“I’d get swallowed” in California, he says. “There’s a million skaters over there, and a lot of them are better than me. I mean, they grew up getting dropped off at the skate parks. ‘Here’s your lunch, honey! Pick you up at 5!’ I never had that.
“Maybe I’d be unique out there, and that would be cool. But I’m the guy here. I represent D.C. I don’t need to go out there. They can come to me.”
Harper is still hustling; only the product is himself. His story. His life. His street-ness. His Twitter page bills himself as “the Obama of Skateboarding in D.C.” He hopes to launch a clothing company called “Love Being Street.” He’s looking for funding for a documentary of his life. “My story should sell itself,” he says. “I’m the realest dude doing this.”
Over the years, he has had dreams in which he is killed. But lately, he dreams of grander things: A skateboarding mecca rising in D.C., with Darren Harper at its center, mentoring hundreds of kids who stood at the same crossroads he once did, and who could find their way to the right choice with his help.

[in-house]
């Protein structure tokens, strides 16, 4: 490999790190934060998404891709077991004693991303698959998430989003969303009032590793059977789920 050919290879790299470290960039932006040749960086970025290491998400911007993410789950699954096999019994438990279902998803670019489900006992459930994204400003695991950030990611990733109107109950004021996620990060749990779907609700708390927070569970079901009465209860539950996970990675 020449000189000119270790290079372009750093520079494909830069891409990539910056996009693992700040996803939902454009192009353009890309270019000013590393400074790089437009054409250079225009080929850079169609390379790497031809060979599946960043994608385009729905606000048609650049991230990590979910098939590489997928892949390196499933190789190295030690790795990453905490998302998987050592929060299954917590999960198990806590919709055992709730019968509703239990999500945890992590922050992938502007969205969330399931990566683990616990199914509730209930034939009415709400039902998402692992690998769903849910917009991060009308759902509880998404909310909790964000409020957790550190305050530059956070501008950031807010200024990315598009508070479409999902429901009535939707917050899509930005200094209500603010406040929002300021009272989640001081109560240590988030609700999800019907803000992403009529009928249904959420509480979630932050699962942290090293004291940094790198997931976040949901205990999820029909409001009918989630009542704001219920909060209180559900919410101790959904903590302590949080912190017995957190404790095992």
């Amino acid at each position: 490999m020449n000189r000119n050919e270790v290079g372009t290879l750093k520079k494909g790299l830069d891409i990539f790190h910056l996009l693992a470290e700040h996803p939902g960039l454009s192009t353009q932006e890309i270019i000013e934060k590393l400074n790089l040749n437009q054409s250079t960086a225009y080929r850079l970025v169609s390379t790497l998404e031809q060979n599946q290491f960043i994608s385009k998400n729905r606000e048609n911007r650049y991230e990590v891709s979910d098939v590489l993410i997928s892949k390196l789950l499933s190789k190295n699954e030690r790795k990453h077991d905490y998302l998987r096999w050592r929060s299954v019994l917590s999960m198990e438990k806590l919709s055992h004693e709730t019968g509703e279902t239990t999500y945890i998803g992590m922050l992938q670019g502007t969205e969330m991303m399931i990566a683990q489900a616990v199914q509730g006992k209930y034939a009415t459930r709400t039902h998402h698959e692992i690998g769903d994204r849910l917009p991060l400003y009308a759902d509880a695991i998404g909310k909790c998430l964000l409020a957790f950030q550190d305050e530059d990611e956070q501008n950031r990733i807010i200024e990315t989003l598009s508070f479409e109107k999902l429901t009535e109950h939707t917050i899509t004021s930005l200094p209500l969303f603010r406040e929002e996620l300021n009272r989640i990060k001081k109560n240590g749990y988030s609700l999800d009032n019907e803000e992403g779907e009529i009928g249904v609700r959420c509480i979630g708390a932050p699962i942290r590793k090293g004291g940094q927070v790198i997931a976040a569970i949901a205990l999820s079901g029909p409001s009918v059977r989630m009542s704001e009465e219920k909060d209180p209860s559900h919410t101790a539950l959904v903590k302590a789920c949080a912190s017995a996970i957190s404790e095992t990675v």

“Darren is a blessing to this community,” said D.C. Ward 5 council member Harry Thomas, who has seen Harper hand out dozens of free skateboard shoes to kids from the gear Harper’s endorsers send him. “He’s a very positive force in the neighborhood.”
The tour of Harper’s neighborhood is now closed, but two more curious tourists come sauntering over: two boys, who look to be 13 or 14. One of them holds a long stick and drags it around idly. It’s late summer. There’s nothing to do. They see Harper posing for a photographer outside the strip mall on Naylor, and they ask, “Hey, who are you?”
“Who am I?” Darren Harper explodes. “Man, I helped make this place. You ask anybody here. Ask any of them drunks, any of them fiends. Ask them about ‘D.’ I represent the ’hood all day. Go up there and ask ’em about ‘D.’ They’ll tell you who the [expletive] I am.”
Harper turns so the kids can’t see his face, and there’s a wide, devilish grin on his face. Then he goes back to posing for the camera, and he puts the hard look back on his face. And the boy with the stick and the other boy walk away, looking for someone who can tell them who “D” is.